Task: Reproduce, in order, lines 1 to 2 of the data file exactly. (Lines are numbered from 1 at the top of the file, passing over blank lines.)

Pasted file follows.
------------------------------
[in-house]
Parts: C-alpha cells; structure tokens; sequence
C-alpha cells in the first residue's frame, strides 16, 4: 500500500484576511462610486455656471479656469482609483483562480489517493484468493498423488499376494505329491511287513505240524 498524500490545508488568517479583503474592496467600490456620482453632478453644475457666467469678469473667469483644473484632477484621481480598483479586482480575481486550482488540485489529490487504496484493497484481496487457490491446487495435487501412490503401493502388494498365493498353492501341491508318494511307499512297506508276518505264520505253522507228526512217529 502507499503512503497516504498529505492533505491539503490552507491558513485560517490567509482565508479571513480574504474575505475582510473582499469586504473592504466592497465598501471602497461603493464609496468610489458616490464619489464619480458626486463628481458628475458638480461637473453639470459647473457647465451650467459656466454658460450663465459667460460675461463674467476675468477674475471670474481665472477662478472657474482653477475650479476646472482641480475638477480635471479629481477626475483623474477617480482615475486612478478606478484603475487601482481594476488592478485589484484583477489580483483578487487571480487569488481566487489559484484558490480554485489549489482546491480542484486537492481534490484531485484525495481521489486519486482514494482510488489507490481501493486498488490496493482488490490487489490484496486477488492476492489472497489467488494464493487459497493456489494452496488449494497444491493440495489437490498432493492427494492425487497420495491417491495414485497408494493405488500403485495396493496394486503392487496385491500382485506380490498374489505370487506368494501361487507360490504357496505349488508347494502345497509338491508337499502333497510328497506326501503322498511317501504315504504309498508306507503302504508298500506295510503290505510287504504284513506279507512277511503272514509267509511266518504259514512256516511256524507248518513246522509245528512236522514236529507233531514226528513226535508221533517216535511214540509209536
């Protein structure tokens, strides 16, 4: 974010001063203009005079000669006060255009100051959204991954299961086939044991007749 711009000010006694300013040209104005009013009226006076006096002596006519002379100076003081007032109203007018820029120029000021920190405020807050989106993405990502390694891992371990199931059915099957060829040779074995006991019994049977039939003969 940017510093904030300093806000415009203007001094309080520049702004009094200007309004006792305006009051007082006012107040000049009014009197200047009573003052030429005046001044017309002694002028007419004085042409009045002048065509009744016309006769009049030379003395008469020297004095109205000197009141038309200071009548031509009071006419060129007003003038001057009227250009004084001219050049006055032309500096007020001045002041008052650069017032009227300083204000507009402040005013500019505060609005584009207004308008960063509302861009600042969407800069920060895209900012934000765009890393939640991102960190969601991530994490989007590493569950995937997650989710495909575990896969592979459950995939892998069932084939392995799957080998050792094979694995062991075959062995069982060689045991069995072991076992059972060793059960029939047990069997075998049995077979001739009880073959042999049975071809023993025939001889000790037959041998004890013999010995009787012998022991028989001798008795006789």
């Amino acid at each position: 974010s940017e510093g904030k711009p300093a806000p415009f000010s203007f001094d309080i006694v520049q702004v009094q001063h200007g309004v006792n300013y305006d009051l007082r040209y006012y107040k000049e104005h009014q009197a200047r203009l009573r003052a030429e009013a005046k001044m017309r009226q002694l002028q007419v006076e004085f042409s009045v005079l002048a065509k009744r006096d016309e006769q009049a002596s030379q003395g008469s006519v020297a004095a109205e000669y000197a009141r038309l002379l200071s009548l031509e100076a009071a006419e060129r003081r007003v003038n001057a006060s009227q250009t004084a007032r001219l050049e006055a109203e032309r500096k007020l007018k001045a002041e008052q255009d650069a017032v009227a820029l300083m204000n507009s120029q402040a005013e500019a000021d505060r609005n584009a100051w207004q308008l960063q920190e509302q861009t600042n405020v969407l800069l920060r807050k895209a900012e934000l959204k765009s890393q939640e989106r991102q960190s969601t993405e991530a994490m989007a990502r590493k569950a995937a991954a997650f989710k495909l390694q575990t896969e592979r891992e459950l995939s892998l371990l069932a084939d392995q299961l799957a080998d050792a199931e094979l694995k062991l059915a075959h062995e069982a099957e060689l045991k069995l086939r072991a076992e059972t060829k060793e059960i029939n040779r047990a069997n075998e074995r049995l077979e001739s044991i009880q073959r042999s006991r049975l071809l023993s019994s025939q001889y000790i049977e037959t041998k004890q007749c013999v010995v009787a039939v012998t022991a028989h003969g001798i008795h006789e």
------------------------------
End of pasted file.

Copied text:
[in-house]
Parts: C-alpha cells; structure tokens; sequence